After my pandemic-time Outlander reading marathon (eight purchased books of nearly 10,000 pages), thoughts again turned to my local library this past week.
Fortunately, curbside pickup is now available, so I dove into a process that you might also be experiencing in your own town. I visited the library website this past Wednesday, searched for books I wanted, and set up a Friday appointment to pick them up at a table under an open-sided tent in front of the still-closed building in Montclair, New Jersey. (See the above photo I took.)
The process wasn’t totally seamless; the novels I chose Wednesday were no longer listed for me when I checked my online library account Thursday, so I had to contact a staffer to re-reserve them. The time lag resulted in me losing one book that had apparently been reserved by someone else in the meantime, but the rest of the novels were there Friday in a big paper bag when I drove up and parked in one of three dedicated curbside spaces.
Based on recommendations from readers of this blog, I borrowed Americanah by Chimamanda Ngozi Adichie, Eleanor Oliphant Is Completely Fine by Gail Honeyman, The Art of Racing in the Rain by Garth Stein, and The Hate U Give by Angie Thomas. I’ll discuss all of them during the next few weeks; I suppose I should read them first. 🙂 (I’ll mention who specifically recommended each novel at those points.) The book I missed out on in the reserving snafu was Kazuo Ishiguro’s Never Let Me Go, but I’ll get to it eventually.
Prior to my future reading of the four novels I did snag, I finally tried a Nancy Drew mystery thanks to mentions of the series by my wife Laurel Cummins and frequent commenters Clanmother (Rebecca Budd) and Liz Gauffreau. It was The Secret of the Old Clock (1930), the first of MANY installments of the Nancy Drew series and a book my wife owns in a 1987 edition. I thought the novel was very good — in it, Nancy is quite brave and smart and inventive, albeit almost weirdly saint-like. And the interaction between her and her widowed attorney dad had a bit of a Scout Finch/Atticus Finch feel from To Kill a Mockingbird. (Did Harper Lee read Nancy Drew as a kid?)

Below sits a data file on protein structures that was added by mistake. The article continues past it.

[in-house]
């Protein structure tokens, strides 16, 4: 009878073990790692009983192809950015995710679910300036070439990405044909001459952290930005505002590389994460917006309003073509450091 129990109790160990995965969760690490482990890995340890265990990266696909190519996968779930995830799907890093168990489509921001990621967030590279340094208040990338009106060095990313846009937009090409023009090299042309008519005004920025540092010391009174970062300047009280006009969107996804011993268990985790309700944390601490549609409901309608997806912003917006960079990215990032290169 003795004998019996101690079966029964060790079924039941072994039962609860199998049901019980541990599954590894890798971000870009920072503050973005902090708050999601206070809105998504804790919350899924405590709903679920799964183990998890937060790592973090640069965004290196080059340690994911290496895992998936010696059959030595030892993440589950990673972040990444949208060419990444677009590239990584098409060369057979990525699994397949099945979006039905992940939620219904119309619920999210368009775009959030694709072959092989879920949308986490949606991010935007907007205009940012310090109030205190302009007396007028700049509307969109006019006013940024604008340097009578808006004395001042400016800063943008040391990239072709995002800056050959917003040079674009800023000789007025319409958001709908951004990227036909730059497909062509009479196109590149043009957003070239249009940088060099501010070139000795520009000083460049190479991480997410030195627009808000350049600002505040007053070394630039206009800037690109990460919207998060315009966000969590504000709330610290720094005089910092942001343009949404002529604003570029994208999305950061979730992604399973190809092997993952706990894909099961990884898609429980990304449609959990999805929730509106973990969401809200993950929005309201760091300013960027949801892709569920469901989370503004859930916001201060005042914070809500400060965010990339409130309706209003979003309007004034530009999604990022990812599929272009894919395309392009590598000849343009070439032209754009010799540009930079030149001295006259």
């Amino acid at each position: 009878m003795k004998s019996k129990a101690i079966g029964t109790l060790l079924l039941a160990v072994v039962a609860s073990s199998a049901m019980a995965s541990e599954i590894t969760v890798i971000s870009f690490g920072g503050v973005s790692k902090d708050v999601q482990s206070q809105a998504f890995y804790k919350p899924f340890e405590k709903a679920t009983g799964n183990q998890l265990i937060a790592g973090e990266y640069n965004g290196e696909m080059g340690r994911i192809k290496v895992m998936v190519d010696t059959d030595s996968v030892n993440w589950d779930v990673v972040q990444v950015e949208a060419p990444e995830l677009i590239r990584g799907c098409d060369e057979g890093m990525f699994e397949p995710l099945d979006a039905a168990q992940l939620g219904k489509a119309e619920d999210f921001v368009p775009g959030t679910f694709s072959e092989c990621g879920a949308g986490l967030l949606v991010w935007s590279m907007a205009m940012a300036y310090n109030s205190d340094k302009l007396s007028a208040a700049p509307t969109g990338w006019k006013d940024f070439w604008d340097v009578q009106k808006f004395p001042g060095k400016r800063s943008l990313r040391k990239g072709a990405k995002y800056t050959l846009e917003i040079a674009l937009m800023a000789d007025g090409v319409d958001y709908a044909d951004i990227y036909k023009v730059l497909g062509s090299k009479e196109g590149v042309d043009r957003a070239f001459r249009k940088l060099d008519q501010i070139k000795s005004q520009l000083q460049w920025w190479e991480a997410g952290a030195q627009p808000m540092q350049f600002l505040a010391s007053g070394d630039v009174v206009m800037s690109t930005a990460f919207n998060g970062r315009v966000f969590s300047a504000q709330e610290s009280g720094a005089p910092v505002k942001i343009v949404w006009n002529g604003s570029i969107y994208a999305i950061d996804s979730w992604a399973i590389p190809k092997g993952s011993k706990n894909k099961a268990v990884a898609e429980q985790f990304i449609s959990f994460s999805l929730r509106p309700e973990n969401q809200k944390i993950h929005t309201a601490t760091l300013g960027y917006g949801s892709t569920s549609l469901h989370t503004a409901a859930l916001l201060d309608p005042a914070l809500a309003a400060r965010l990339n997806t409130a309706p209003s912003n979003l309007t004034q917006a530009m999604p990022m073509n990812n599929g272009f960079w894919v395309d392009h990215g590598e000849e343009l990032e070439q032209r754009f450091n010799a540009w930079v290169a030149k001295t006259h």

Speaking of kids, I quickly realized The Secret of the Old Clock was more a children’s novel than the young-adult novel I had expected, so it was quite a change-of-pace after reading Diana Gabaldon’s mature, complex Outlander books — which I had received as a late-March birthday present from my wife. As I mentioned on my Facebook page last Thursday: “I loved this story about the 20th-century doctor Claire who ends up in the 18th century and falls in love with charismatic Scottish warrior Jamie. Plus many other characters — as well as frequent plot twists, plenty of humor, and lots of social commentary (including accurate depictions of how difficult, sexist, racist, and homophobic life could be in the 1700s). Two more not-yet-published novels to go in the planned 10-book series…”
Anyway, back to libraries and curbside pickup. Are you using your local library again? Or did you never stop — borrowing eBooks and such? As I’ve said before, I look at screens so much (my laptop and phone) that I’ve stuck with old-fashioned print novels to give my eyes a break. Plus it’s a longtime habit thing, I love the idea as well as the feel of physical books, and I really enjoy library visits. I’m greatly looking forward to when my local library lets people inside again.
My literary-trivia book is described and can be purchased here: Fascinating Facts About Famous Fiction Authors and the Greatest Novels of All Time.
In addition to this weekly blog, I write the award-winning “Montclairvoyant” topical-humor column for Baristanet.com. The latest piece — which includes what my town might do about schools this fall during the pandemic — is here.